October 21, 2006

A Condemned Man's Perspective of "The Innocent Man"

When I grow up I am going to be a pretty white boy of wealth and privilege, a hometown hero that inevitably falls from grace. I am going to bestow upon myself all the opportunities to do anything I want with my life. Then I am going to blow it. But really, don’t blame me as there’s a balance to everything and as good as it may get I am still going to be handicapped by mental illness that leads to substance abuse, which leads to death row for a crime I didn’t commit.

In the recently released book “The Innocent man: Murder and Injustice in a Small Town” renowned best selling author John Grisham tells the true life story of Ron Williamson, “ a once promising ballplayer who spent 11 years on Oklahoma’s death row for rape and murder he did not commit.” It’s a tragic story of injustice that needs to be told -- and needs to be read – and I applaud John Grisham for the excellent job he did.

But here’s the kicker … would John Grisham had written this book if Williamson was actually more emblematic of the average man wrongfully convicted and condemned to death? Even as much as I command Grisham for the outstanding job he did in exposing just how easy it is to end up on death row for a crime you didn’t commit, I’m afraid I must confess that “The Innocent Man” is not another “to Kill a Mockingbird.”

Then again, it shouldn’t be. Maybe it’s there that we did confront the truth that anyone -- even someone of privilege and opportunity – can be wrongfully convicted and condemned to death in spite of innocence. Maybe it’s time that the average person out there presently ignorant of how the judicial system really works gets a peek into the reality of our legal system. This book provides that look.

Most people out there in the real world – especially those who support the death penalty – are conveniently ignorant of how the system works. What Grisham’s book does not adequately impress upon the reader is this… as tragic as the Williamson story is, Ron Williamson is a very lucky man. I’m sorry that he had to experience such an injustice and that his life ended way too soon. But he is still a very lucky man as if he was truly the “average” innocent man on death row this story would have never been told and Williamson would probably have died on death row.

John Grisham wrote the Williamson story most likely because he could personally empathize with Ron Williamson. Both grew up in small towns of the quintessential American Midwest. They both came from strict Christian homes and played baseball at their local little league. Both had supportive families with a real future that surely included the classic American coming of age ritual of going to the prom and graduating high school and then on to college. Could it be that what this book is really about is John Grisham saw himself in Ron Williamson and realized that with all the privileges and opportunities the “average” small town boy had, it still didn’t take much to wrongfully convict him and send him to death row.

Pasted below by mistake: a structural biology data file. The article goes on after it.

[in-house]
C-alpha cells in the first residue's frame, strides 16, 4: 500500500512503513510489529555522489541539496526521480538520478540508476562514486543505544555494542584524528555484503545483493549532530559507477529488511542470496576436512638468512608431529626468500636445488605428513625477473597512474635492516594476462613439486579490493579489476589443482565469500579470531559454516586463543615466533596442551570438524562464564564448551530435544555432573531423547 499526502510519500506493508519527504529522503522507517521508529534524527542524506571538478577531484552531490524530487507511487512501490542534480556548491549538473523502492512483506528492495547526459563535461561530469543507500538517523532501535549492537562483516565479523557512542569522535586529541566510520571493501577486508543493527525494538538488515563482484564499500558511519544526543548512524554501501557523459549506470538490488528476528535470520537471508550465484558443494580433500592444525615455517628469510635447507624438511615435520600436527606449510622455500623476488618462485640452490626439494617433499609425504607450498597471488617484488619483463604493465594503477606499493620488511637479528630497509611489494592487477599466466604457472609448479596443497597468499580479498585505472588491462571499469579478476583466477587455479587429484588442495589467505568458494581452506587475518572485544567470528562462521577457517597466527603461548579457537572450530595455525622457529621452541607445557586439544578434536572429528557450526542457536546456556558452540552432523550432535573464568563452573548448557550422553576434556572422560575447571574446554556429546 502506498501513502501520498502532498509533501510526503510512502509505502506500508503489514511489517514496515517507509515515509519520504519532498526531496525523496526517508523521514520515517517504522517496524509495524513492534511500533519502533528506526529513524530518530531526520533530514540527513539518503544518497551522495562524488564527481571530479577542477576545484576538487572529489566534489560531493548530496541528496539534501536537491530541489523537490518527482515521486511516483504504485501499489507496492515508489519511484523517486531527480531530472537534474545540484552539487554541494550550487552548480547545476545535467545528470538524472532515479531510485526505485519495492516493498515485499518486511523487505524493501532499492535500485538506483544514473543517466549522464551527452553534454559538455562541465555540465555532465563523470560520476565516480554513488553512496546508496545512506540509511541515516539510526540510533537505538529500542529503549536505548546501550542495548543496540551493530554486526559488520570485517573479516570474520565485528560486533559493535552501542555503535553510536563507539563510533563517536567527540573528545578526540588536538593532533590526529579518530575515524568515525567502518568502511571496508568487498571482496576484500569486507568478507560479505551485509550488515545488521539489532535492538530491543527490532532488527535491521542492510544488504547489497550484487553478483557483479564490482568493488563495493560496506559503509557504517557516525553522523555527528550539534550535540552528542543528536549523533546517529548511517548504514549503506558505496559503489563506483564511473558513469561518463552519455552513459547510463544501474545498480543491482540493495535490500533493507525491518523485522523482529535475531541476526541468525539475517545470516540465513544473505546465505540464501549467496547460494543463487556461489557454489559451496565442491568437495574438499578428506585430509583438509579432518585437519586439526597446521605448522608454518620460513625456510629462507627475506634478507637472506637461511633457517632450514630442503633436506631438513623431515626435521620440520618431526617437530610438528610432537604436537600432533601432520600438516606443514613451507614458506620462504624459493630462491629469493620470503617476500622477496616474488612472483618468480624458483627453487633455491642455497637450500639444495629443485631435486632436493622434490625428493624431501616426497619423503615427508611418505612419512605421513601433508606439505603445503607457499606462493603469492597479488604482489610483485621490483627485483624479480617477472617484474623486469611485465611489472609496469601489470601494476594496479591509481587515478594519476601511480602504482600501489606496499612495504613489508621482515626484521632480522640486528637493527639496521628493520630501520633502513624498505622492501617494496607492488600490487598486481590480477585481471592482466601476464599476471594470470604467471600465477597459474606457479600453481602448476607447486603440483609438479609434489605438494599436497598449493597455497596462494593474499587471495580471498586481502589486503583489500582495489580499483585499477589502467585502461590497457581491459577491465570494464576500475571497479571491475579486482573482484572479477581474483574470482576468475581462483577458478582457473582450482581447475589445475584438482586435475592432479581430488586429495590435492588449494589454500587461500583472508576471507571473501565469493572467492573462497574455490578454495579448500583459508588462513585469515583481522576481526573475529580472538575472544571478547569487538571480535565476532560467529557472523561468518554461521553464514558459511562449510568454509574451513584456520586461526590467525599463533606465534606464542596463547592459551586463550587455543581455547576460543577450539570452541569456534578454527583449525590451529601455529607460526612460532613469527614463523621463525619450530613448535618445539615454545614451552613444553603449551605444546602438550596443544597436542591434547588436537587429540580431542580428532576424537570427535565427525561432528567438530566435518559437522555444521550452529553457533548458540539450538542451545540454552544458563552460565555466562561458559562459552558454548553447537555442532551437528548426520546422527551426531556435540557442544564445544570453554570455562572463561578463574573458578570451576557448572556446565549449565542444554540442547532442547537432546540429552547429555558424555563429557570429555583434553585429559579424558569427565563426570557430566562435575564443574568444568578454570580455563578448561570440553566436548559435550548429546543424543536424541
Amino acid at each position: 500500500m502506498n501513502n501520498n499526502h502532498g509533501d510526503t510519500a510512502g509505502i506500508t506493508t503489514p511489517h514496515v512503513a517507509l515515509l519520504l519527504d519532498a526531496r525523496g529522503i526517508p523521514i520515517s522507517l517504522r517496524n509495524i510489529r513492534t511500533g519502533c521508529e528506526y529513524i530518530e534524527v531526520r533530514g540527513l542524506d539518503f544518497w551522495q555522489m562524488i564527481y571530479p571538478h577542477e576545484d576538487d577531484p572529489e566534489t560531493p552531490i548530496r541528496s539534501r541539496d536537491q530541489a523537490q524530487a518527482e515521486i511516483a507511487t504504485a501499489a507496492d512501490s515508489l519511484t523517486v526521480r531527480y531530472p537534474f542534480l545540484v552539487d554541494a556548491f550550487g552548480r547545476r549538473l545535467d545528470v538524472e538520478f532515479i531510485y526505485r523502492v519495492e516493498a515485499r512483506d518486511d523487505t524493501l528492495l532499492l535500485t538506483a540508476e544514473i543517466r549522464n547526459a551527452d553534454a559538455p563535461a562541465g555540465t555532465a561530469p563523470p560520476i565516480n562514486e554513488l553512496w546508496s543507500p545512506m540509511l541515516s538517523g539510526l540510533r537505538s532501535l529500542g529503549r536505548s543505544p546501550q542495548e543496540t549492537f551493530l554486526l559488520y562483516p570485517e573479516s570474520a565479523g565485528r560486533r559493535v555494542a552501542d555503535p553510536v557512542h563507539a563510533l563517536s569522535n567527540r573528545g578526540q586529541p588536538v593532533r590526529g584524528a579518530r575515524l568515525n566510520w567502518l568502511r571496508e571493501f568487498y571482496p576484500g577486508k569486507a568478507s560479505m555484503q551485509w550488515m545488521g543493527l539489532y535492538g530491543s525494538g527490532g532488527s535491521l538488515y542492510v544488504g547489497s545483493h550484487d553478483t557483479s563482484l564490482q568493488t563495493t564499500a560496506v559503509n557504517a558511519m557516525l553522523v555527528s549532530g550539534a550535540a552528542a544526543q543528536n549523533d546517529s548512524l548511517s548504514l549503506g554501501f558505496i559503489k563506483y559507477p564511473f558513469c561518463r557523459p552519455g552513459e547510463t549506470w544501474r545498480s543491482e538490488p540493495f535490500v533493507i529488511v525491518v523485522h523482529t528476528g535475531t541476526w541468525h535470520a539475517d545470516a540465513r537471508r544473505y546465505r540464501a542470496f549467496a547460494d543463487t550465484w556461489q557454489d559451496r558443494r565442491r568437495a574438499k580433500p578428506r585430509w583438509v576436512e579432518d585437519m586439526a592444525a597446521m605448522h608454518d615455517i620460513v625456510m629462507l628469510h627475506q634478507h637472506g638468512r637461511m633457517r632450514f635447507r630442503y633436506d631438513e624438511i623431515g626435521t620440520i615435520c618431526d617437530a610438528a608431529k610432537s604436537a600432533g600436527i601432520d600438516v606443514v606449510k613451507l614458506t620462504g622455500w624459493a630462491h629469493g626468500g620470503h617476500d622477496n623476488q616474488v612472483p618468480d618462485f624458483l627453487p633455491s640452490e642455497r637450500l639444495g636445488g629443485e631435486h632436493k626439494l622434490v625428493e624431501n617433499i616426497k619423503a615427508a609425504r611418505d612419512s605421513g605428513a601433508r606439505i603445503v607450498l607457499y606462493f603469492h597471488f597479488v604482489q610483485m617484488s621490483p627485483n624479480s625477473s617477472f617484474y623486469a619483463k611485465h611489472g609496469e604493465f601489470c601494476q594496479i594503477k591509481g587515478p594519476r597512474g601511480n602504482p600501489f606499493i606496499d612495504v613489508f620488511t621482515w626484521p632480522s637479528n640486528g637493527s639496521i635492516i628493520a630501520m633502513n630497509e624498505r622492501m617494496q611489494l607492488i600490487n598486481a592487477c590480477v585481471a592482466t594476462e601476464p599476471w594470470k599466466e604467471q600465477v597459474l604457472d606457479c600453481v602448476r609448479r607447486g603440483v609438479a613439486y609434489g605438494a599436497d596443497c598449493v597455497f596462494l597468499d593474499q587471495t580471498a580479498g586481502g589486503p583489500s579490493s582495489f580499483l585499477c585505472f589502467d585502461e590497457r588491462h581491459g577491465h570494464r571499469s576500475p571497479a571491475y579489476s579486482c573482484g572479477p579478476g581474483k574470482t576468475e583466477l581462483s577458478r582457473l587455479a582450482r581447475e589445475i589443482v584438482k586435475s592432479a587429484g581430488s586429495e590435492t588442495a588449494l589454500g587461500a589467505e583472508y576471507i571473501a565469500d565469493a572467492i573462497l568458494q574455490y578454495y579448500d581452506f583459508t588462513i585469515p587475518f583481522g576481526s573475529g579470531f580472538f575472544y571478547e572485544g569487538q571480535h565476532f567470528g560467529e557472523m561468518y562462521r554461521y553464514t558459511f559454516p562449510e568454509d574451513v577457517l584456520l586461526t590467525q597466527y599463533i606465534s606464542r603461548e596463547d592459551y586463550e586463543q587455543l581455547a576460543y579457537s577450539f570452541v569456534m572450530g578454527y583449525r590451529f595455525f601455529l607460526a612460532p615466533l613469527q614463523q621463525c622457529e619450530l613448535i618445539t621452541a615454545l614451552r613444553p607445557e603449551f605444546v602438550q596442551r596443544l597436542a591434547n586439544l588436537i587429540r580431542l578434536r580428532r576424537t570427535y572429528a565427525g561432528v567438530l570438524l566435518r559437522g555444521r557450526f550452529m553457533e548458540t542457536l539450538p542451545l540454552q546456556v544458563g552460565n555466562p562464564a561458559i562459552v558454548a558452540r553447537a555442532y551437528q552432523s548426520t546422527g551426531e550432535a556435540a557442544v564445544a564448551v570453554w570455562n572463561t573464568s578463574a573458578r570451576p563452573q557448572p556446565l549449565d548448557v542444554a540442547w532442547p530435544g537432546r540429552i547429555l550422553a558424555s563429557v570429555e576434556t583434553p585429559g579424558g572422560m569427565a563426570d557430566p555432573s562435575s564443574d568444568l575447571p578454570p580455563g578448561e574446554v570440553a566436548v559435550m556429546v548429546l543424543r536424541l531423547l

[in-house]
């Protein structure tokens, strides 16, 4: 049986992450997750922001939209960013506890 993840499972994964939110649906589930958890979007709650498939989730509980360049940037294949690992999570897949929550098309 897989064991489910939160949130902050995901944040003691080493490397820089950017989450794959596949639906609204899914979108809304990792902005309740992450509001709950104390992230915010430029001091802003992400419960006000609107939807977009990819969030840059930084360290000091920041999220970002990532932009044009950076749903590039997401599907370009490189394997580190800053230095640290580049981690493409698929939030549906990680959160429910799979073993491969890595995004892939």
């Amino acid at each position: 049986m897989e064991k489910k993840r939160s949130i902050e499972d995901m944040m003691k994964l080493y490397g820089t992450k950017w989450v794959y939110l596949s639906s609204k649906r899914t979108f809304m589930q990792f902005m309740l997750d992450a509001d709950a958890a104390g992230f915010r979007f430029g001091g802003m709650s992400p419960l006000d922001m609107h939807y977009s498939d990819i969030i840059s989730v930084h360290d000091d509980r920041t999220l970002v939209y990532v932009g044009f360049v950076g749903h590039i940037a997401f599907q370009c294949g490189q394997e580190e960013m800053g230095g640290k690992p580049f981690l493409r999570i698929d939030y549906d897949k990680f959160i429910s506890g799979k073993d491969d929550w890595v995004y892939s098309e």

But by the grace of God go I… Ron Williamson was a blessed man. Of the 25 men and women exonerated in Florida after being wrongfully convicted and condemned to death, only one was exonerated by DNA evidence. Frank Smith died on death row of cancer before that DNA evidence could clear him. As a poor Afro-American man with a troubled past and a long history of mental illness, his story will never be memorialized in a bestseller.

Juan Melendez (“Johnny”) spent 18 years on Florida’s death row before being exonerated. He was for a time my cell neighbor and always a friend. As a poor Hispanic migrant worker his story won’t be memorialized. Like most of the condemned, he never had any outside support. When the day came for his release he didn’t even have a pair of shoes – I gave him my own shoes so that he wouldn’t walk back into the free world barefoot.

For over 23 years now I’ve argued my own innocence to anyone who would listen – and very few were ever willing to listen. Although a wealth of evidence substantiating my innocence has been pending before the lower state court for almost 9 years now, I remain here. Although some may say I am a pretty white boy, unlike Williamson as a means of necessity I left home at 15. To say that I had an abusive childhood and dysfunctional family would be an understatement. In 1988 when I came within hours of execution and the prison arranged a “final visit” with family – nobody came. I don’t have family or friends willing to advocate my cause. With only a 9th grade formal education all too often I am forced to represent myself in court. In the past 8 years I’ve had 9 different lawyers as consistently these lawyers abruptly resign from the low paid state agency responsible for representing death row prisoners to take a better job, abruptly abandoning my case.

My case is not the exception, but the rule. Without the outside support and the committed legal representation Ron Williamson had, he would have just been another nobody and regardless of evidence of actual innocence, he probably would have died on death row. John Grisham/s book is an excellent expose of a corrupt judicial system – but Ron Williams was not the average death row inmate – Williamson was a lucky man.